Engine manufacturer Rolls-Royce said today (28 June) that its day-to-day business will not immediately be impacted by Britain's decision to leave the European Union.
In a trading statement, the FTSE 100-listed group added the medium and long-term implications of leaving the bloc would depend on whether Britain can agree a post-Brexit trade deal with its European neighbours.
Rolls-Royce said it remains committed to the UK "where we are headquartered, directly employ over 23,000 talented and committed workers and where we carry out a significant majority of our research and development".
The group, which last month threw its weight behind the Remain campaign, also indicated trading in the first five months of the year has been largely in line with expectations and that expectations for the whole of 2016 remain unchanged.
"As outlined in May, underlying profit before financing charges and tax for the first six months of the year is expected to be close to break-even, with our performance significantly weighted towards the second half," Rolls-Royce said.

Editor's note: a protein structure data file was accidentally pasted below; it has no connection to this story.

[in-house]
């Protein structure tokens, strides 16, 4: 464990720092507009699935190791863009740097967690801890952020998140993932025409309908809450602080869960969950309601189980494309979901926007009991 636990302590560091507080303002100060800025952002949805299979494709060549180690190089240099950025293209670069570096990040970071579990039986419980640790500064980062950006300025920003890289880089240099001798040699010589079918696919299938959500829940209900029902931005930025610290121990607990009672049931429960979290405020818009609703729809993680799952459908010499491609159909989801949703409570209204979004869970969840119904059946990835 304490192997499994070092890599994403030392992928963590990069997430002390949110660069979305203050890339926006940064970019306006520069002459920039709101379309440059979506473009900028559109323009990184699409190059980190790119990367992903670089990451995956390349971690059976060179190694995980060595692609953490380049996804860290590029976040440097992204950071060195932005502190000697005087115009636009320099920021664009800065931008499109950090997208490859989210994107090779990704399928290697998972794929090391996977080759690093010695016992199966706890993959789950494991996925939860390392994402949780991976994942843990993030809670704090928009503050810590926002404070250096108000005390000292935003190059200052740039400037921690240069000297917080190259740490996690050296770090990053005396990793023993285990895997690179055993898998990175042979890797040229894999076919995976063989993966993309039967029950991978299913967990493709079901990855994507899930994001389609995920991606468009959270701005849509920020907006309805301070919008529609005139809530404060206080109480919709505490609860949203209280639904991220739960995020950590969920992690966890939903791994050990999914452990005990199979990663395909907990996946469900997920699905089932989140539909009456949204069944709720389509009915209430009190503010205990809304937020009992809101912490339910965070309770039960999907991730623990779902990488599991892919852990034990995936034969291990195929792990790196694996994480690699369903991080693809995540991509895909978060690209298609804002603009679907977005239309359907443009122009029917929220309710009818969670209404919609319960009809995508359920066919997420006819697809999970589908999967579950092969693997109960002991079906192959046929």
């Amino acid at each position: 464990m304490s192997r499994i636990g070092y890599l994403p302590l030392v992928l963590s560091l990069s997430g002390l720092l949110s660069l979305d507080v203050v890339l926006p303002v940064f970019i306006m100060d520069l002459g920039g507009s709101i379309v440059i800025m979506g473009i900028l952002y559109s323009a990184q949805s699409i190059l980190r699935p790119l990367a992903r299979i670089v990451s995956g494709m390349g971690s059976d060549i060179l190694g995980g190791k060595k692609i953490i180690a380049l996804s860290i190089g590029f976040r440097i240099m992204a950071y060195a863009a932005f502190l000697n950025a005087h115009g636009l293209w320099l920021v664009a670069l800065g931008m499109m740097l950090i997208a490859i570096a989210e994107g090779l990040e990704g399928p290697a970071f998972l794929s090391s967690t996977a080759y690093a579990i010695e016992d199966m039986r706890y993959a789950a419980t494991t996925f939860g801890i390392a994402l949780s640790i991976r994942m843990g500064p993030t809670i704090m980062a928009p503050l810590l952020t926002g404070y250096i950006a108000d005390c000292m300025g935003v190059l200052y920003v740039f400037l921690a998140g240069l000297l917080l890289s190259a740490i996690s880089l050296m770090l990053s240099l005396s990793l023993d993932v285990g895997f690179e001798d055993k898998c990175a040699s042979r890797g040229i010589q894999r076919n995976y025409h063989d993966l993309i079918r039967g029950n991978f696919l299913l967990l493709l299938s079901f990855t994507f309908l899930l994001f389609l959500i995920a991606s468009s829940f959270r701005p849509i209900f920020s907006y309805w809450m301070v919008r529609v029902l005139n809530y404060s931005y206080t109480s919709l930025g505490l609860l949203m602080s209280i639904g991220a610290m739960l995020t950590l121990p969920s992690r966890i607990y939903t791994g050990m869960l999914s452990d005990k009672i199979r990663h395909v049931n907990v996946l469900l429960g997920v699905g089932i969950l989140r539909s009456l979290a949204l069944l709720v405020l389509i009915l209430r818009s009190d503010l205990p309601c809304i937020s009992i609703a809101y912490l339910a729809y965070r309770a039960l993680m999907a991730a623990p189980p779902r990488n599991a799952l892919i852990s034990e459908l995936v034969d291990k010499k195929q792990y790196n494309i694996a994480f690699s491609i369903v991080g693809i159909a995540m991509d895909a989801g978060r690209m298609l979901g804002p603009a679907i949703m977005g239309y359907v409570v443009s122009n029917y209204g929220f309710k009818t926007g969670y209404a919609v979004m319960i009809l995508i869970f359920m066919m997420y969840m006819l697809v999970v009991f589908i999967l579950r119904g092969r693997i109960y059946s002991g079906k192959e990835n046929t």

"This reflects the previously identified headwinds expected in 2016 and the resulting lower level of overall performance compared to the prior year."
The London-listed group added it expects to deliver more engines in the second half of the year with solid underlying growth in revenues, adding it forecast to reap the benefits of its ongoing restructuring programme.
Rolls-Royce added its full-year outlook excluded the year-on-year effect of foreign exchange translation.
Should rates for the full year remain at the average levels seen in the first five months of 2016 – with the pound worth $1.44 and €1.29 respectively – the movement would improve underlying revenues by around £400m ($531.3m, €480.7m) and improve underlying profit before tax by around £40m, the company said.
However, following Britain's vote to leave the EU, the pound fell to a 30-year low against the dollar and was trading at $1.329 and €1.201 early this morning.